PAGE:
By Lisa Daniel
American Forces Press Service
WASHINGTON, July 4, 2012 – Twenty-five U.S. service members filed through the White House East Room today in dress uniforms, proudly displaying their service and sacrifices to America, and took their citizenship oath before their commander in chief.
They were among more than 4,000 soldiers, sailors, airmen and Marines who became U.S. citizens during Independence Day ceremonies also held at U.S. military installations in Kandahar, Afghanistan; Seoul, South Korea; Las Vegas; Miami; Tegucigalpa, Honduras; and San Diego.
Obama said it brought him “great joy and inspiration” to conduct the ceremony on America’s 236th birthday. “It reminds us that we are a country that is bound together not simply by ethnicity or bloodlines, but by fidelity to a set of ideas,” he said.
“As members of our military, you raised your hand and took an oath of service,” he continued. “It is an honor for me to serve as your commander in chief. Today, you raised your hand and have taken an oath of citizenship. And I could not be prouder to be among the first to greet you as ‘my fellow Americans.’"
Obama addressed the service members and their families in a late morning ceremony as White House staff prepared for an evening barbeque for military members and their families that will include viewing the annual Fourth of July fireworks over the Washington Monument.
The president noted various evolutions throughout the nation’s history, and pointed out that what began as “a ragtag army
of militias and regulars” –has become “the finest military that the world has ever known.”
The service members arrived in America in different ways – some as children, and some as adults, Obama noted. “All of you did something profound,” he said. “You chose to serve. You put on the uniform of a country that was not yet fully your own. In a time of war, some of you deployed into harm’s way. You displayed the values that we celebrate every Fourth of July: duty, responsibility and patriotism.”
U.S. Citizenship and Immigration Services Director Alejandro Mayorkas presided over the White House ceremony, and noted that he was a refugee who became a naturalized U.S. citizen. “These 25 exceptional individuals took an oath to support and defend the Constitution before sharing fully in the rights and opportunities it provides,” he said. “We are all inspired by their commitment to freedom and service to preserve our great nation.”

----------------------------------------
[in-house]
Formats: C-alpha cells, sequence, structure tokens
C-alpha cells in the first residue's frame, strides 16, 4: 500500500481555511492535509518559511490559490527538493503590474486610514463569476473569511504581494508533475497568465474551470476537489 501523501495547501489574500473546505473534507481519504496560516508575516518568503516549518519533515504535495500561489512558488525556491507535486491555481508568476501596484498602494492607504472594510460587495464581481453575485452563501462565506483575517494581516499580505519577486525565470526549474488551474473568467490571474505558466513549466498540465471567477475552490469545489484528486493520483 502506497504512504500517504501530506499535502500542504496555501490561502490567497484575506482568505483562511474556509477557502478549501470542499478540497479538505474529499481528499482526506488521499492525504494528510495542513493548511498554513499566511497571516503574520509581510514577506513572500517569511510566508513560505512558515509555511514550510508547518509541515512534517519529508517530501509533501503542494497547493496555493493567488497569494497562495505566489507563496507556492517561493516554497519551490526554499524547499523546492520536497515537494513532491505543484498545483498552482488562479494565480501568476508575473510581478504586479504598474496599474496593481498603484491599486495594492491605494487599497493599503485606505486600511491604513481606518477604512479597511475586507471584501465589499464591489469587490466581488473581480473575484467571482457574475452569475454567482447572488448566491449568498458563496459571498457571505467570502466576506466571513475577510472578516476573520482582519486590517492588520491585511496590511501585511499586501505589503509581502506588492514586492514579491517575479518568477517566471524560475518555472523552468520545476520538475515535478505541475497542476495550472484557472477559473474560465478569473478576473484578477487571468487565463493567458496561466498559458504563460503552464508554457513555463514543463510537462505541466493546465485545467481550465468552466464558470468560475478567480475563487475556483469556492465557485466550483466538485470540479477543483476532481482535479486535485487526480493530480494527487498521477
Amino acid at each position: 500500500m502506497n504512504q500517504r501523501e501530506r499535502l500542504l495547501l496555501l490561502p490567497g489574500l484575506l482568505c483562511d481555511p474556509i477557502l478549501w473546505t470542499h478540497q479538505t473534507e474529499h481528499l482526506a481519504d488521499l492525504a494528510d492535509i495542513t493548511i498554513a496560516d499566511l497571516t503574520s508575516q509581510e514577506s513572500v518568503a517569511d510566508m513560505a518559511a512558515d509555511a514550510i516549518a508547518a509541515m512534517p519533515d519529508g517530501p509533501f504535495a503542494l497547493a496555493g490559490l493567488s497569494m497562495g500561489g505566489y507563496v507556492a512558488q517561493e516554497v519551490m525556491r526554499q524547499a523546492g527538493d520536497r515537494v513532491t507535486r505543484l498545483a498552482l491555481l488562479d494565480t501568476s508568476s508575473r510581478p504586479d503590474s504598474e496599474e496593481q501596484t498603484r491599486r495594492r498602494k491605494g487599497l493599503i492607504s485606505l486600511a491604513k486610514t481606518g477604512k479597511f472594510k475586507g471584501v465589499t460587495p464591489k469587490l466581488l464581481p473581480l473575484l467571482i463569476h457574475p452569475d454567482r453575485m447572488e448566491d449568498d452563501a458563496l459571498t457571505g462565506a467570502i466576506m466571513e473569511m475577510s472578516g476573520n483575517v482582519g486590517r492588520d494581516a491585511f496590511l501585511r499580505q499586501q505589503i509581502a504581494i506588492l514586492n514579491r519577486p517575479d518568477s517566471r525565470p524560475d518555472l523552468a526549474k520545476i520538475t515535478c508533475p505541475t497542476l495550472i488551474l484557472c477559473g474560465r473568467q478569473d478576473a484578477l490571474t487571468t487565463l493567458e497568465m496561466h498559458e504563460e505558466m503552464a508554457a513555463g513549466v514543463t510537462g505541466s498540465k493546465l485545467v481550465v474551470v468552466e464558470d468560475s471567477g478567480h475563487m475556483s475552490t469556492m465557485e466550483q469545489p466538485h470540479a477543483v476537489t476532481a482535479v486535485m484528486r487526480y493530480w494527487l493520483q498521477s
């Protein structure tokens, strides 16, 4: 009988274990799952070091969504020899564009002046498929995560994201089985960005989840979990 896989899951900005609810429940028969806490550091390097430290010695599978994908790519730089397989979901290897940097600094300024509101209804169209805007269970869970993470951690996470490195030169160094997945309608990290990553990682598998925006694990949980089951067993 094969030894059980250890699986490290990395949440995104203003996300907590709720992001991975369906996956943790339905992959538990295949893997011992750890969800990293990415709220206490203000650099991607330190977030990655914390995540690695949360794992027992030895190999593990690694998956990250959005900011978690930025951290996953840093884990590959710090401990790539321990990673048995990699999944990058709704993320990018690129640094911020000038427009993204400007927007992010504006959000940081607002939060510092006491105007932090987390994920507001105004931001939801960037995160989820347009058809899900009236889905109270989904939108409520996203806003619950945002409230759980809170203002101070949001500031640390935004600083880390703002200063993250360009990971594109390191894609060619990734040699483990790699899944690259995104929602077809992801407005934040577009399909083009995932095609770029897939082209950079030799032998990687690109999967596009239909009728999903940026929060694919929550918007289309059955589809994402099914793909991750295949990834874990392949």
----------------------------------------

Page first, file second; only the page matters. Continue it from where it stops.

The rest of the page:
Homeland Security Secretary Janet Napolitano delivered the Oath of Allegiance. “Today, you have earned all the rights and responsibilities that come with being a citizen of the United States,” she said. “America is now your country. You have worked so hard to get here. You should be just as proud of this achievement as I am to call you my fellow citizen.”
More than 80,000 U.S. service members have become American citizens since 2001, Napolitano said. “Our nation thanks you for your service,” she told the new citizens. “We owe the freedoms we all enjoy to the sacrifices of men and women like you.”
The Homeland Security Department is working with the Defense Department to expand a process that began in 2009 to offer noncitizen enlistees the opportunity to become naturalized citizens before completing basic training “so that they can graduate as naturalized citizens,” Napolitano said.
“We will continue to do all that we can to expedite the naturalization process for those like you who have sacrificed so much,” she added.
Army Spc. Oluwatosin Akinduro immigrated to Houston from Lagos, Nigeria, with his parents when he was 6. He said he is the first in his family to become a U.S. citizen and that he hopes to lead by example, both in the military and in his personal life.
“My family is very proud of me today,” he said. “I’m a little nervous, speechless. This is something I’m doing for myself and my family.”
After graduating from high school, Akinduro played football for Rutgers University in New Jersey and hoped to play professionally. When that goal wasn’t realized, he said, he joined the Army and plans to make it his career.
“I have my head up, my chest out, and I’m just so proud of what I’m doing,” he said. I come from a very proud background. I don’t believe in fear too much. With my background, I always believed I could do anything I put my mind to.”
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